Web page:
The chain also is enhancing its side choices, adding Buddy Fruits® Pure Blended Fruit To Go applesauce as a complement to the Fruit Cup option Chick-fil-A added to its menu in 2004. And, the chain is changing its children’s beverage line to only feature one percent milk, 100 percent apple juice, its signature freshly squeezed lemonade, and water as drink choices.

Chick-fil-A’s Grilled Nuggets, paired with the Fruit Cup and one-percent milk, is one of the most nutritious children’s meal combinations offered among any major fast food chain. The meal has only 210 calories and 3 grams of fat – reflecting an 86 percent cut in fat grams and a 56 percent calorie reduction compared with its previous offerings.

“According to reports from the Centers for Disease Control, Americans frequently choose convenience over nutrition. This has created a greater likelihood of our children becoming overweight or obese. The reality is that we live in an on-the-go world where parents have limited healthy meal options for their kids on the way to and from recreational activities, school or other events,” said Woody Faulk, Chick-fil-A’s vice president of brand strategy and design, who oversees Chick-fil-A’s menu. “Our new Kid’s Meal reflects our commitment to helping parents strike a balance between nutrition, convenience and price. We want parents to know that they do have a choice at Chick-fil-A.”

Following is more information on Chick-fil-A’s new Kid’s Meal offerings:

Introduction of Grilled Nuggets: These gluten-free Grilled Nuggets are made from a boneless, skinless breast of chicken tumbled in a salt and pepper spice blend and then grilled to perfection. The four count is only 80 calories and 1 gram of fat, while the six count contains 110 calories and 1.5 grams of fat.
Addition of Buddy Fruits ® Pure Blended Fruit To Go: Apple Cinnamon: Each squeezable fruit pouch is gluten-free, all natural and contains 100 percent pure fruit. It is 60 calories, 0 grams of fat and equals one serving of fruit.
Improved beverage options: Kid’s Meal beverage offerings will be changed to only feature one percent milk, 100 percent apple juice, Chick-fil-A’s freshly squeezed lemonade (30 percent DV vitamin C), and water as drink options.

According to Chick-fil-A’s full-time dietitian Jodie Worrell, these new menu additions come as part of Chick-fil-A’s broader initiative to offer healthier menu options to customers. Initiative highlights include the addition of the Fruit Cup in 2004 and moving to a complete menu (including all condiments) with zero trans fats in 2008. Chick-fil-A also is actively working to reduce sodium across its menu, including a 40 percent sodium reduction in its Chargrilled Chicken filet, 25 percent less sodium in breads and removing 10 percent of sodium in dressings and sauces.

“While we are excited about the moves we have made on the Kid’s Meal menu, we also are extremely proud of the progress we have made with our overall menu,” Worrell added. “Removing trans fats, adding more nutritious salads and reducing sodium are examples of some of the steps we have taken in recent years to further our commitment to customers of offering a well-balanced menu of choices. Our work is not complete though. We are constantly looking for a better way to offer our customers healthier choices.”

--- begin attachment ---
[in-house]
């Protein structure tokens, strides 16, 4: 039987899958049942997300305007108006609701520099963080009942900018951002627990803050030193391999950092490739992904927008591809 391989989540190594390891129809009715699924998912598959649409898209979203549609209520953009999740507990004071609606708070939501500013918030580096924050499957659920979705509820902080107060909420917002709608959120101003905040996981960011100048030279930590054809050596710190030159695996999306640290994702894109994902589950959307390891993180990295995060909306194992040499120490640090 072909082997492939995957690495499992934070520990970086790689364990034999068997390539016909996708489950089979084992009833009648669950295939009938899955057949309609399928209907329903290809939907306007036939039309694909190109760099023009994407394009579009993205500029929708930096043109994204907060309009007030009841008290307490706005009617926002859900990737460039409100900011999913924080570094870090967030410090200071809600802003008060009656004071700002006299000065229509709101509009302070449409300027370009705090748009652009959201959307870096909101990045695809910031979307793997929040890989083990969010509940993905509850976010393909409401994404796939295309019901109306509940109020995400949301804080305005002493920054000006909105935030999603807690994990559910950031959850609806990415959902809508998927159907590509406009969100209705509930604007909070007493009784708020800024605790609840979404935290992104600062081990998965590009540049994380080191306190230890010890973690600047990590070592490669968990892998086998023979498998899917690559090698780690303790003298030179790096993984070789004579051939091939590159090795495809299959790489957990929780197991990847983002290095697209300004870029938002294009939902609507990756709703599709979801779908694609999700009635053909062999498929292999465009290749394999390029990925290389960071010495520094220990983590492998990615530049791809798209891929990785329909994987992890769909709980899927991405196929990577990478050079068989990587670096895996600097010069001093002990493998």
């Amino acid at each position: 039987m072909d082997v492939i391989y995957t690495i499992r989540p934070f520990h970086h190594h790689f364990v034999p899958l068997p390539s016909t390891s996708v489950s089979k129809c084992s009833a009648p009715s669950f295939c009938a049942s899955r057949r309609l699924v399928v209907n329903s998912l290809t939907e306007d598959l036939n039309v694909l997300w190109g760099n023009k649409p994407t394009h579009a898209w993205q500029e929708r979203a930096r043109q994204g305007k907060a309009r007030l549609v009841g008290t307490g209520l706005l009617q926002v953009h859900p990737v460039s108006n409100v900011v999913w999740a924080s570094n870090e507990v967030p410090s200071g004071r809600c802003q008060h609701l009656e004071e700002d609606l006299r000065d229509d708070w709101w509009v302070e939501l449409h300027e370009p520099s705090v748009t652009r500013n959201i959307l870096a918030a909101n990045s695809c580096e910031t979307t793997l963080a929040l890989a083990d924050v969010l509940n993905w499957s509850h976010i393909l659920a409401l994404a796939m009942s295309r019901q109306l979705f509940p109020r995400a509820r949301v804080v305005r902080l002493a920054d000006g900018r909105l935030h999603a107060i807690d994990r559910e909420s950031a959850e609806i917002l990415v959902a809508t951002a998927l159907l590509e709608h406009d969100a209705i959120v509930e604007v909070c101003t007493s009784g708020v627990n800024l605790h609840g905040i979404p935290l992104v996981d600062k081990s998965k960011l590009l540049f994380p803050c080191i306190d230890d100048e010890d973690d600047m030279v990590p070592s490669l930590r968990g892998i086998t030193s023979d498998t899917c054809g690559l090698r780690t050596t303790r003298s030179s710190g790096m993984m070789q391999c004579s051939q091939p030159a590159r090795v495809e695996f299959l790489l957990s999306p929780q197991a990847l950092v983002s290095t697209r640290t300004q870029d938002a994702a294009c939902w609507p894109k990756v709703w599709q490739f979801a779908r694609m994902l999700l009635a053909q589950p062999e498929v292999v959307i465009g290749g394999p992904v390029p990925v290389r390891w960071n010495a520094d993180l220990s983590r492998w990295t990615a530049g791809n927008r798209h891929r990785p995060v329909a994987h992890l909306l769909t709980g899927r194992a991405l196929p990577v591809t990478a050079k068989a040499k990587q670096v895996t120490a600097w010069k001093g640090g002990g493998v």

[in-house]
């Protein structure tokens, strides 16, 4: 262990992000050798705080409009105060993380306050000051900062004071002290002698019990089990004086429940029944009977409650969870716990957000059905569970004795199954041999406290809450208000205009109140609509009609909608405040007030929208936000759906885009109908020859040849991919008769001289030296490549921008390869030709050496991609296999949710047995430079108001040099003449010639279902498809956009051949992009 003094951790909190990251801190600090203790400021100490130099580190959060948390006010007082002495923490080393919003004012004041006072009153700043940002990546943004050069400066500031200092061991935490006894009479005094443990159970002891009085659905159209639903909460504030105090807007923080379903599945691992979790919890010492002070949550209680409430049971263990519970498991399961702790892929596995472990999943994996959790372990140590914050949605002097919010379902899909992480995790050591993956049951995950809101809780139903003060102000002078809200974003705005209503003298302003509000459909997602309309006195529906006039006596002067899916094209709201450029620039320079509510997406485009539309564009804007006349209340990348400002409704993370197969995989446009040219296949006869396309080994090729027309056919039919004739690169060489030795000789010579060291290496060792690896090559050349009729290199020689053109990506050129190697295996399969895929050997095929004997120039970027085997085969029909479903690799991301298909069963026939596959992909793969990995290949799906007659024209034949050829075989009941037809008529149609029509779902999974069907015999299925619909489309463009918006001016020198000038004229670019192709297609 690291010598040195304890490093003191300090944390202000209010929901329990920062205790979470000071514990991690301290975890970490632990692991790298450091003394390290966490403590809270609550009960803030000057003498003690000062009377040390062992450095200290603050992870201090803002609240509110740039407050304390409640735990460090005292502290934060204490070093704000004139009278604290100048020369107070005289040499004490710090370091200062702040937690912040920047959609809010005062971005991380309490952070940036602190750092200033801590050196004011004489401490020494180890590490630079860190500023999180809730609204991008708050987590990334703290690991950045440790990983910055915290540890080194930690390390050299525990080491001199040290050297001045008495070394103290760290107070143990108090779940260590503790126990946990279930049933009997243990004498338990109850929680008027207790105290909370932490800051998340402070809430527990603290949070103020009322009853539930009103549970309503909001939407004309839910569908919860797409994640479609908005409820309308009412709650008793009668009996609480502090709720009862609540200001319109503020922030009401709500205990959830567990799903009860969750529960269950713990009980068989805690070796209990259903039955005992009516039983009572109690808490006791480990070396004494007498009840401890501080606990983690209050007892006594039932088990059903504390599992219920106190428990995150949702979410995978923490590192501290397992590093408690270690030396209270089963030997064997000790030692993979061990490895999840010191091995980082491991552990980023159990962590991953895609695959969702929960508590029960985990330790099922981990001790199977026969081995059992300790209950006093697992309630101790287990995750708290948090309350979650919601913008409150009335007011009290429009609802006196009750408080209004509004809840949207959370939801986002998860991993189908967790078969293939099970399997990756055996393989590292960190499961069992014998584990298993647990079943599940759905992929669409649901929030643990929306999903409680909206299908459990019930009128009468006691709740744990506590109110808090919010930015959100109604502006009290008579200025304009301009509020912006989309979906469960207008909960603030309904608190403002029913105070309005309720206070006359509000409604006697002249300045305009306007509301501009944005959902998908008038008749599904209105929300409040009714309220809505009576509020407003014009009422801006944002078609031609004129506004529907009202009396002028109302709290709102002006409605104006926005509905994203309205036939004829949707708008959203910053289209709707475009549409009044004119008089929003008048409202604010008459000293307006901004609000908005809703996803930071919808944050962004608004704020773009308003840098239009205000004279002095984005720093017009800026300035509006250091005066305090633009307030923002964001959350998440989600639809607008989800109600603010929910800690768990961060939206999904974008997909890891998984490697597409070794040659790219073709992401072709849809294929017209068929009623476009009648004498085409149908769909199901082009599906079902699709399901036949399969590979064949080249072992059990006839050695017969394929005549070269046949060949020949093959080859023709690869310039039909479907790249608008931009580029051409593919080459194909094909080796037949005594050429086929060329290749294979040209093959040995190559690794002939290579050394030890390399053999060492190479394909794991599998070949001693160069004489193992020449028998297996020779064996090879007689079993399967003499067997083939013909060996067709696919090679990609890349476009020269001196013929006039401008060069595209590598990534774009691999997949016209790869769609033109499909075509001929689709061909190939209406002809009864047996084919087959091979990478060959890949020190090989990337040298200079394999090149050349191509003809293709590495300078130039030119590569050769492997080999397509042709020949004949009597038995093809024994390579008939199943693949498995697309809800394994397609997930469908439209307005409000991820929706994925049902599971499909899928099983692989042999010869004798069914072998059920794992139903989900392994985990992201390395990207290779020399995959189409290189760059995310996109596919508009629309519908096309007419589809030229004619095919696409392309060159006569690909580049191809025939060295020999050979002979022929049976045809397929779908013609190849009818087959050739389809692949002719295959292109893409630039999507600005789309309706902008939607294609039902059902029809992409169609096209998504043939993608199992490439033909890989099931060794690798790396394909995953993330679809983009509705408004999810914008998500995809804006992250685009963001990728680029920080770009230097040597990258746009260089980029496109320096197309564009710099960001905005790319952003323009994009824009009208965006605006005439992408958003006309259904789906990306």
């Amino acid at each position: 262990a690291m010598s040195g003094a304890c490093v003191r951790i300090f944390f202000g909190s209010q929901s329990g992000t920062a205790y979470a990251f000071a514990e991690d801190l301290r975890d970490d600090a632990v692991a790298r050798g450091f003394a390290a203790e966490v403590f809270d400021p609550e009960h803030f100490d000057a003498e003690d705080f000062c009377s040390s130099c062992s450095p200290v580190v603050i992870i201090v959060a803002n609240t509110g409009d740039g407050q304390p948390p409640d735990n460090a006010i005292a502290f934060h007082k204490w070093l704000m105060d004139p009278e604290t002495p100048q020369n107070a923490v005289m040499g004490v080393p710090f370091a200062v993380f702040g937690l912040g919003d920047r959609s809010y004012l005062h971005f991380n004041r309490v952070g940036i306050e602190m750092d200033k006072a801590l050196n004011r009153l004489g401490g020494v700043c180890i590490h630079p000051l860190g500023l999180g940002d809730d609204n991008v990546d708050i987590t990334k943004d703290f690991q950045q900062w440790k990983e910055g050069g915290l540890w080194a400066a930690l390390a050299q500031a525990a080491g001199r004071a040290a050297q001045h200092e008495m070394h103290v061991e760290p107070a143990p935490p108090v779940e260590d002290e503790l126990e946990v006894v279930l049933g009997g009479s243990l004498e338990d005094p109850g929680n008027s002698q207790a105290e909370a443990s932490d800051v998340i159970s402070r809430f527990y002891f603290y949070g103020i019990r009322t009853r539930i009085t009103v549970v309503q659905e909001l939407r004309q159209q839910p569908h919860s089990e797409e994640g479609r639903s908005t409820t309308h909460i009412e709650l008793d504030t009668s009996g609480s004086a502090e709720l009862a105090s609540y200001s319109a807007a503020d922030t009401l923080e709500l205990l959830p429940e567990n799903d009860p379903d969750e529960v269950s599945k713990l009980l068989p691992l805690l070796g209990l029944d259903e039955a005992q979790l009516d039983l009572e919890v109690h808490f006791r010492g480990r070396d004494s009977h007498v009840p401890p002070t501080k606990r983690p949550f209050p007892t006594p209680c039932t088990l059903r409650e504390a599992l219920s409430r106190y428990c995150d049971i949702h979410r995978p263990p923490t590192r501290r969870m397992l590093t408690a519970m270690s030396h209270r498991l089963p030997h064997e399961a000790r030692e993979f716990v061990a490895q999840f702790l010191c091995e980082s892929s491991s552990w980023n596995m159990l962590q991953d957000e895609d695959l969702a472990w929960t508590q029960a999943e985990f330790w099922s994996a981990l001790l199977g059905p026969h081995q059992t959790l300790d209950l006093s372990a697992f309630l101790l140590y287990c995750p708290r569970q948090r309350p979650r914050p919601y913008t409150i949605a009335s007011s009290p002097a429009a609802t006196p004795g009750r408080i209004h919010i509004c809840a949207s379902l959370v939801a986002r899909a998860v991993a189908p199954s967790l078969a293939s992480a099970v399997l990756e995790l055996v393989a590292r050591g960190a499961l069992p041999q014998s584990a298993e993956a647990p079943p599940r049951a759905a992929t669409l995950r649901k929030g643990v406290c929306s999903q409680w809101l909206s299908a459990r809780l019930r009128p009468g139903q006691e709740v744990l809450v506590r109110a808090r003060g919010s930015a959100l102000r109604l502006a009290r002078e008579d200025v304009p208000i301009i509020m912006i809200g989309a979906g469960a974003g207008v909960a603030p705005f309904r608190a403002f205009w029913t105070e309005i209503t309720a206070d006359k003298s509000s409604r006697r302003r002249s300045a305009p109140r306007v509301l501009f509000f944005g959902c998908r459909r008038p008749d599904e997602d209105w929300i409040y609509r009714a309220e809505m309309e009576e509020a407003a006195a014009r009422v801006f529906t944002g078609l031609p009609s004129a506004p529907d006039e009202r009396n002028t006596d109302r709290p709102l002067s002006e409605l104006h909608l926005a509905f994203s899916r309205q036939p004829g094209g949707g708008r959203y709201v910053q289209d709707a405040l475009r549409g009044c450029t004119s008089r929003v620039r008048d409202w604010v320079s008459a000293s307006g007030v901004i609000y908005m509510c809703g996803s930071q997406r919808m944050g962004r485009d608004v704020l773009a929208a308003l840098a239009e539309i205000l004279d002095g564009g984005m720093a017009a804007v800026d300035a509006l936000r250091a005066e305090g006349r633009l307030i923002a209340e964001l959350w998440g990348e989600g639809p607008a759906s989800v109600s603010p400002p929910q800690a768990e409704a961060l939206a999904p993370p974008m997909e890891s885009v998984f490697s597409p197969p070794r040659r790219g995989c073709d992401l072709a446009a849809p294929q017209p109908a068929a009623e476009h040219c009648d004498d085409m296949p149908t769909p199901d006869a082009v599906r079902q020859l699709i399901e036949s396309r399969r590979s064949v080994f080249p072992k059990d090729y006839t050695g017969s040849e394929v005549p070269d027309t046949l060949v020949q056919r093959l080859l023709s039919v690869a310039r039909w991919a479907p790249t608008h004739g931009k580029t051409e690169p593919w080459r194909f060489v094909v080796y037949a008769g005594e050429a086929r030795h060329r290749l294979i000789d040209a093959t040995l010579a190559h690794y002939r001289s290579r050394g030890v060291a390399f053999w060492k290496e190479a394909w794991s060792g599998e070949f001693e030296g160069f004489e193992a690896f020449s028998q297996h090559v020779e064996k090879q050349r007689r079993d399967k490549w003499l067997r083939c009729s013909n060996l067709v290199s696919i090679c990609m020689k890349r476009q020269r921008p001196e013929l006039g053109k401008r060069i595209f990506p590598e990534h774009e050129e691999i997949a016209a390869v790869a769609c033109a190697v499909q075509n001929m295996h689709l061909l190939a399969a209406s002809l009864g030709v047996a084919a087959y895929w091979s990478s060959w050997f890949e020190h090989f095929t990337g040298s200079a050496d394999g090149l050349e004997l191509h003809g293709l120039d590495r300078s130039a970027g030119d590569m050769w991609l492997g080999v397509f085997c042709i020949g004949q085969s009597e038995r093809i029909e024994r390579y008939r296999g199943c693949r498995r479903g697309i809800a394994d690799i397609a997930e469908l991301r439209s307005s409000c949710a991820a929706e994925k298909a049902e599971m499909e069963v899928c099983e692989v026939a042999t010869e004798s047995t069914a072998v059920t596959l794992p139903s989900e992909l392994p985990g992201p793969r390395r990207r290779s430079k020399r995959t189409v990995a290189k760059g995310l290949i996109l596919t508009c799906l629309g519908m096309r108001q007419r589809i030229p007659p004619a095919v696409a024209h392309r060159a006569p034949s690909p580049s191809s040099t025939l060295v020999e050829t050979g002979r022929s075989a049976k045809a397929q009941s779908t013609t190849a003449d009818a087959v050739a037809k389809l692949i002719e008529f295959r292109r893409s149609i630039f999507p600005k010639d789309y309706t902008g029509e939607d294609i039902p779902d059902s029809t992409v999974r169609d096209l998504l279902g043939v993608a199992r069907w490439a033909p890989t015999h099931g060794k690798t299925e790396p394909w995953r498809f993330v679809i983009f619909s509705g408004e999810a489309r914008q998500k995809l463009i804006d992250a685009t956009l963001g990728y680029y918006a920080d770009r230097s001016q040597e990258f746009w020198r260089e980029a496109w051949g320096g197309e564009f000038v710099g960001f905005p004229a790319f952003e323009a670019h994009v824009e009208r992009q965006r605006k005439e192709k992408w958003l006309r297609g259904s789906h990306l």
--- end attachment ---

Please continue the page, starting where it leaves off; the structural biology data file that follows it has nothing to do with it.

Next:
Kid’s Meal Commitment Extends Beyond the FoodChick-fil-A’s commitment to families extends beyond offing more nutritious menu options. The chain also uses its “Growing Kid’s Inside and Out®” Kid’s Meal program as an opportunity to nourish young minds through the premiums included as part of the meal. Rather than offering a toy promoting the latest movie or television series, Chick-fil-A complements its quality children’s menu offerings with meaningful and fun tools that encourage interaction between children and their families. Examples include Little Gold Books, VeggieTales CDs, Discovery Kid’s activities and books adapted from the Martha Speaks PBS series.

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Acne Treatment News: New Website Launches for Seattle Cosmetic Dermatologist

2013-01-05 / Skin Care / 0 Comments

New Website Launches for Seattle Cosmetic Dermatologist

At her center for cosmetic dermatology in Seattle, Dr. Jodie Reinertson has announced the release of a new website to highlight her services in skin care and facial rejuvenation. Through an assortment of enhanced features and in-depth procedure information, Dr. Reinertson says she hopes to boost patient interaction and education so as to promote the highest level of care possible.

Seattle, WA (PRWEB) January 05, 2012

Seattle cosmetic dermatologist Dr. Jodie Reinertson recently announced the launch of the new website for her practice focusing on skin care treatments and products. Her practice provides facial rejuvenation procedures and skin care such as BOTOX® Cosmetic, chemical peels, acne treatment, and laser-guided liposuction. Dr. Reinertson says she is excited about the new website and the opportunity to enhance patient education by offering thorough information through an interactive and aesthetically-driven interface. By releasing the updated website, she says she hopes to augment doctor-patient communication in order to continue providing quality care to her patients.

Notable features of the new website include drop-down tabs for a more facilitated user experience, in-depth information concerning procedure expectations and frequently asked questions, and an electronic store for cosmetic products. Dr. Reinertson says social media optimization with links to the practice’s Facebook page will allow for improved communication and interaction with patients about procedures such as medical weight loss and BOTOX in Seattle. The site also features an expansive photo gallery of before-and-after results to showcase Dr. Reinertson’s work.